Pros and Cons of Moving a Lot

I like to joke that I move “more often than an escaped convict on the run.” It’s funny, but also pretty accurate. I’ve moved 7 times in under 7 years, and it’s been a wild ride. I feel like for a lot of military spouses, you either love moving so often, or you hate it. I tend to be more down the middle. It just is what it is. The process of moving itself is never fun, but living in a new place can be enjoyable. Like anything, there are pros and cons, and I just have to focus on the pros. I’ve only written down two each, just for the sake of concision, but I think they narrow down on the highs and lows of this lifestyle.

Pro: I get more opportunities to explore this beautiful world.

I’m a creature of habit, especially when it comes to vacations. Disney parks and cruises are my go-to options, and it’s hard for me to give up what I love to try something new. I’d much rather dedicate my vacation time to the House of Mouse and then use my long weekends and holidays to explore my surrounding areas. Living in so many different places has opened me up to new places and experiences that otherwise I would never have been exposed to. In the past few years, I’ve been just a short drive or cheap flight away from some pretty awesome places: 

  • Estes Park, Colorado
  • Williamsburg, Virginia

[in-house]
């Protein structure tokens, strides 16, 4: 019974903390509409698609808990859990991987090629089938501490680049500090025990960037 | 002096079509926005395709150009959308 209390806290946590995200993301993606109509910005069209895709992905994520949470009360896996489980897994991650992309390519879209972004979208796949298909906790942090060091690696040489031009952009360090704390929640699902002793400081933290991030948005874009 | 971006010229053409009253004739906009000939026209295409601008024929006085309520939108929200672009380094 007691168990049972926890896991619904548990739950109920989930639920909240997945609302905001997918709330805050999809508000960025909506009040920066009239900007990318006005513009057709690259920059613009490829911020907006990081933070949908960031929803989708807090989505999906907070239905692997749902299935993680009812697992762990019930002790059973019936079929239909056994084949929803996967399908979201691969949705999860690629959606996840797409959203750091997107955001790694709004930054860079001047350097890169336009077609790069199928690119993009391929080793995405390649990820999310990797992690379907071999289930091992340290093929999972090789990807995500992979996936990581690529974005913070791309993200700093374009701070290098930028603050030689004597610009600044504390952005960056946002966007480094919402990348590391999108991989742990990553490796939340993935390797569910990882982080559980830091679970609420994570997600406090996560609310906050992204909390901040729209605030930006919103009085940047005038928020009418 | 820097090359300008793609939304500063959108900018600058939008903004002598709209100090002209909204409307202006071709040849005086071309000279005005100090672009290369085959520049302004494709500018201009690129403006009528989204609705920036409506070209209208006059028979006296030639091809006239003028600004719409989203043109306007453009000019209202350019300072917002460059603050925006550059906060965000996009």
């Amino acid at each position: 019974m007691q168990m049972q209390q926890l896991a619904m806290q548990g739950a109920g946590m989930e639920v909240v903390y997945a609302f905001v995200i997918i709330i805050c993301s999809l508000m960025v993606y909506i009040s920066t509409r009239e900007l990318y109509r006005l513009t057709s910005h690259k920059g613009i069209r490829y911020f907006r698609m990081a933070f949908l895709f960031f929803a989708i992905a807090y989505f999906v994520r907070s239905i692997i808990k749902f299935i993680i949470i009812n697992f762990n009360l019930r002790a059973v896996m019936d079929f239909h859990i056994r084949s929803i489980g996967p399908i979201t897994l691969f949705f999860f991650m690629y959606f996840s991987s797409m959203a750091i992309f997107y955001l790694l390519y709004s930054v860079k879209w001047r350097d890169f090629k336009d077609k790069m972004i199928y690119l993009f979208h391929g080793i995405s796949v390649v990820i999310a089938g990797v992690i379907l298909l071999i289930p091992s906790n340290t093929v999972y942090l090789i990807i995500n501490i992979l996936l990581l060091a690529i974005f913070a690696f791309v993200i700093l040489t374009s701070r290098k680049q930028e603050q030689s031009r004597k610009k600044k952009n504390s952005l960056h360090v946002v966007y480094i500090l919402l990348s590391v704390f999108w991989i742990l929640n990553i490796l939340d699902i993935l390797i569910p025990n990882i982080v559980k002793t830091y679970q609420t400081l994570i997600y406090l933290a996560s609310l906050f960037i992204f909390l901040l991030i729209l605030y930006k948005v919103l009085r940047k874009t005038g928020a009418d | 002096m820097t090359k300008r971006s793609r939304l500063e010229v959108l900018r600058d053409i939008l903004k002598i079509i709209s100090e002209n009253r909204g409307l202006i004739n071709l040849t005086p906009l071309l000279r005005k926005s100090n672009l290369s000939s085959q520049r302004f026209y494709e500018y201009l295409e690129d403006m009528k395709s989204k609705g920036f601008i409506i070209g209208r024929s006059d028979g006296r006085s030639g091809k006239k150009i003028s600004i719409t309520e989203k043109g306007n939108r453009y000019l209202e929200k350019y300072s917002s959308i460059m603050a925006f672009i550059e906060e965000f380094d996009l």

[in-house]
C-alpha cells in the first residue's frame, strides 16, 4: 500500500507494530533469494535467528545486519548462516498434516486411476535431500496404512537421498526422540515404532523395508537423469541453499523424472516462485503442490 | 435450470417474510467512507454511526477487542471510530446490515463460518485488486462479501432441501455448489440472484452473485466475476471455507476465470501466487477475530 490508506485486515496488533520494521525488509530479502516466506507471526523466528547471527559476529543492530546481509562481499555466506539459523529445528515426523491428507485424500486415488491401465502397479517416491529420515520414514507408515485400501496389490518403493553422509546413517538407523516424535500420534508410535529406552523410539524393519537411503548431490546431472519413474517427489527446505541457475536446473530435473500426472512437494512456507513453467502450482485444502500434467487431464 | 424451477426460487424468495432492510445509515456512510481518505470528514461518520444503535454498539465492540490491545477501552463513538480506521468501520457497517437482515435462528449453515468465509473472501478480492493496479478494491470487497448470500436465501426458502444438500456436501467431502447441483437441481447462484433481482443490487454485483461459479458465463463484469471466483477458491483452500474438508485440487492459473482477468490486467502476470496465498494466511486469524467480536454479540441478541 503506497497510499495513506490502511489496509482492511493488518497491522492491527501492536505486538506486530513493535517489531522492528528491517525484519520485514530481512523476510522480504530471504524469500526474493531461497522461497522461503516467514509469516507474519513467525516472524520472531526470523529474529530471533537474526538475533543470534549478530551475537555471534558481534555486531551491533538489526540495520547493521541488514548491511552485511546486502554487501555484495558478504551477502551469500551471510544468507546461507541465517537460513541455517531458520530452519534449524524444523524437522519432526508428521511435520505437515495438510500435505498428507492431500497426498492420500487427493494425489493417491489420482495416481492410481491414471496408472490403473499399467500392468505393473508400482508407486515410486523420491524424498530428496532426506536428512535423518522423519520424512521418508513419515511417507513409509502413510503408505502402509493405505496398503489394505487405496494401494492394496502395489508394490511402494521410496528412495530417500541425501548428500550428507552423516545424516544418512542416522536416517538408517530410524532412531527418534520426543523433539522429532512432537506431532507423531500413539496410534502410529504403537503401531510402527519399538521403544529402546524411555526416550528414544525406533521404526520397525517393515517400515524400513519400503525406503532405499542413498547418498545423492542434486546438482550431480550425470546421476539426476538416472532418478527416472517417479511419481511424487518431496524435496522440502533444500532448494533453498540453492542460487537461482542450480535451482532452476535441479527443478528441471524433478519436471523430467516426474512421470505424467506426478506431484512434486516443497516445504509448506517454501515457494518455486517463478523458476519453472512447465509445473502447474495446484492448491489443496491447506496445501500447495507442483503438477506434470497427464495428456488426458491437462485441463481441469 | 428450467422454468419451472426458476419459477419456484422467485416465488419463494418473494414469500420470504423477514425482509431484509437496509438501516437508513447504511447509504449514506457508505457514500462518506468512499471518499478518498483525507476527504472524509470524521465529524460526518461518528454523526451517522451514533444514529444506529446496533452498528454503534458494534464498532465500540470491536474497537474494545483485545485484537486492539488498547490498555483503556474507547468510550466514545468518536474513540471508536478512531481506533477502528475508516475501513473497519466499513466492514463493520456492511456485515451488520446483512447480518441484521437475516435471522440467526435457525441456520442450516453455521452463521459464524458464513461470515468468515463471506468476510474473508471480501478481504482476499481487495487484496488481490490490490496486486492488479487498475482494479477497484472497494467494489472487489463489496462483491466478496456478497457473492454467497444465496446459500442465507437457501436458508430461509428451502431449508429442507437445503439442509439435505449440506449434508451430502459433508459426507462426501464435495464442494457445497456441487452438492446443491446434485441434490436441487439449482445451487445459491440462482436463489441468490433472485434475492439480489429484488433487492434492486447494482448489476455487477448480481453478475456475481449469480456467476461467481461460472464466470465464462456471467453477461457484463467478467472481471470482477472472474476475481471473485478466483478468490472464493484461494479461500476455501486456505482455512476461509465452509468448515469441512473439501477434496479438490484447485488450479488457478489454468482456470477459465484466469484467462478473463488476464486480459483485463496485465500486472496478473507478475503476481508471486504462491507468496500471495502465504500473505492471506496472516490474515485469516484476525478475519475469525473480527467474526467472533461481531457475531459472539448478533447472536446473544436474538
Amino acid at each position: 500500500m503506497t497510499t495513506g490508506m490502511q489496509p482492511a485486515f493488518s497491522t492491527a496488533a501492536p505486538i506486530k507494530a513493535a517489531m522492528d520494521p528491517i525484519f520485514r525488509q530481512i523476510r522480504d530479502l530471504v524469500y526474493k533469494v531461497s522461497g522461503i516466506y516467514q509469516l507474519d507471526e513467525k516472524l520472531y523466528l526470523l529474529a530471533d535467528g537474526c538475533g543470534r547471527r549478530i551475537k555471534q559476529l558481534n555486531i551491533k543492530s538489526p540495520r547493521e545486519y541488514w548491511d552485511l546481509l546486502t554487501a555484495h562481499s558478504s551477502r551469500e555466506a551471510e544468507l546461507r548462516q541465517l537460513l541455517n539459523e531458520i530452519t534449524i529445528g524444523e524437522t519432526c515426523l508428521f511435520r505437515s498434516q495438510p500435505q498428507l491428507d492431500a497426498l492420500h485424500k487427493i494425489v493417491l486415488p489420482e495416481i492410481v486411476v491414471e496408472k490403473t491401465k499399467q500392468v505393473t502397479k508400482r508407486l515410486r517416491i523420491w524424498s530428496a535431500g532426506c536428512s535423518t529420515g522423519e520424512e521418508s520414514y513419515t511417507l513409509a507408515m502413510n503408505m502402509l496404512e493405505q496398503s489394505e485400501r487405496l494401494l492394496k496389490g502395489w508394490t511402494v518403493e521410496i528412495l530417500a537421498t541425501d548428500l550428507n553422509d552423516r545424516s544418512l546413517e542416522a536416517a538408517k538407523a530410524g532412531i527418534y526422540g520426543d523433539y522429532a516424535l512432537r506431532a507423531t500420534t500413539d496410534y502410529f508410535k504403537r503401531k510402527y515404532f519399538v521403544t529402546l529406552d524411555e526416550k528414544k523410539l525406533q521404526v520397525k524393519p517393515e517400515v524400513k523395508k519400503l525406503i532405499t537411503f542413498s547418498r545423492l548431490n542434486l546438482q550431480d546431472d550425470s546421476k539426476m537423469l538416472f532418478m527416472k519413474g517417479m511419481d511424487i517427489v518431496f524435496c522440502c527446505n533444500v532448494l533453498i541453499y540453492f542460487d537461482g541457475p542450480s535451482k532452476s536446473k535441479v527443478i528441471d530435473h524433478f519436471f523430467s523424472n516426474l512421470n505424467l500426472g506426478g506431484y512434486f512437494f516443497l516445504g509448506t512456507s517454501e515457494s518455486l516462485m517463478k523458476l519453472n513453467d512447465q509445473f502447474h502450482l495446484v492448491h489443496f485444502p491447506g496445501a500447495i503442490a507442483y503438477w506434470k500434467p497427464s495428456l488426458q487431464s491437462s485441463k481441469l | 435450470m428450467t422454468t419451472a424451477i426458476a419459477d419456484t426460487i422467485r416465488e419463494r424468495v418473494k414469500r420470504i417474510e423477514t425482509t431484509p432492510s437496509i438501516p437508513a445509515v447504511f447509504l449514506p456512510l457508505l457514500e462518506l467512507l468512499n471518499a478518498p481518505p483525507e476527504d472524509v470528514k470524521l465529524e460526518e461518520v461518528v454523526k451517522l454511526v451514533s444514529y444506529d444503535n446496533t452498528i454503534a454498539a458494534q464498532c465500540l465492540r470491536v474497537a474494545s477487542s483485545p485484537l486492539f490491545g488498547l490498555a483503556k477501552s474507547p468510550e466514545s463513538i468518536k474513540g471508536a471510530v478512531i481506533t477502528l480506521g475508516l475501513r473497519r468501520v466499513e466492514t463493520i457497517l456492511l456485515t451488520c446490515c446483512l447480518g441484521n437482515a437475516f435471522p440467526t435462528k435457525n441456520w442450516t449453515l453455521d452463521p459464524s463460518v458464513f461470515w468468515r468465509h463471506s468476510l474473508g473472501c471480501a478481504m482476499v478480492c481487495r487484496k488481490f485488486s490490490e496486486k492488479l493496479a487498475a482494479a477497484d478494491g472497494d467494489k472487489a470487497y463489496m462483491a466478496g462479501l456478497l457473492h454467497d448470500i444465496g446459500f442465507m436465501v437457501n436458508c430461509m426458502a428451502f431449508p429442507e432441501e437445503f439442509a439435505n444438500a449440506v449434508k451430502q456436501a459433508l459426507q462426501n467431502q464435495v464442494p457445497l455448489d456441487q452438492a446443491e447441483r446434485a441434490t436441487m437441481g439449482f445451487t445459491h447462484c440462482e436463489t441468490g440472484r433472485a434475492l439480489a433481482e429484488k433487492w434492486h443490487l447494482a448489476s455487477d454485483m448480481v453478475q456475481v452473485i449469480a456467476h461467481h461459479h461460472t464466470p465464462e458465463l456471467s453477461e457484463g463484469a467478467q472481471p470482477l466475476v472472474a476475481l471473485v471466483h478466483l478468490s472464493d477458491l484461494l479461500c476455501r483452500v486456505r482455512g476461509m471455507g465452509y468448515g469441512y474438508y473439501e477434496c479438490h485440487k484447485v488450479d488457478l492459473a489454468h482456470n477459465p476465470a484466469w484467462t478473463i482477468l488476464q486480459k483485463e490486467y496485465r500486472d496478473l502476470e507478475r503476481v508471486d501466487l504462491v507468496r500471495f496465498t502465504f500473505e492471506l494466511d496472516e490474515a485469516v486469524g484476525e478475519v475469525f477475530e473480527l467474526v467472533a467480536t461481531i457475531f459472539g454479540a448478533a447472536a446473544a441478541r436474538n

• New Orleans, Louisiana
  • Las Vegas, Nevada
  • Folley Beach, South Carolina
  • Covington, Kentucky

And that’s just a few of them! I can honestly say that if I hadn’t been living locally to these spots, I never would have checked many (or any) of them out. I’d never even heard of Covington before last week, and now I’d happily spend all my free time there. Before living in Louisiana, New Orleans wasn’t a place I’d ever considered visiting, and now it’s one of my favorite places on earth. Moving so often has definitely opened me up to a world of destination possibilities.

Con: I never know where I am. Like, ever.

I’ll be the first to admit that I am directionally challenged, I tend to get a bit frazzled when navigating a new location, and it takes me a long time to remember my way around. And since I am constantly moving, every location has been unfamiliar to me for most of my time there. I wish I were the type of person who could drive a route once and commit it to memory for life. Unfortunately, that’s not the case for me — I can live somewhere for a year and still need to use my GPS to get to the pharmacy. So that puts me in a constant state of confusion, trying to figure out where I am and where I need to go to get to where I need to be.

I’ve also noticed for my first several nights living in a new place; I’ll often wake up confused or panicked with no idea where I am. Or I’ll be groggy and think I am somewhere else entirely. Yes, this has lead to me walking into walls and tripping over furniture while I’m half asleep and on the hunt for a glass of water. None of that is a big deal, but I do miss being in familiar places and the comfort that comes with that.

Pro: Sometimes, it’s nice just to start over.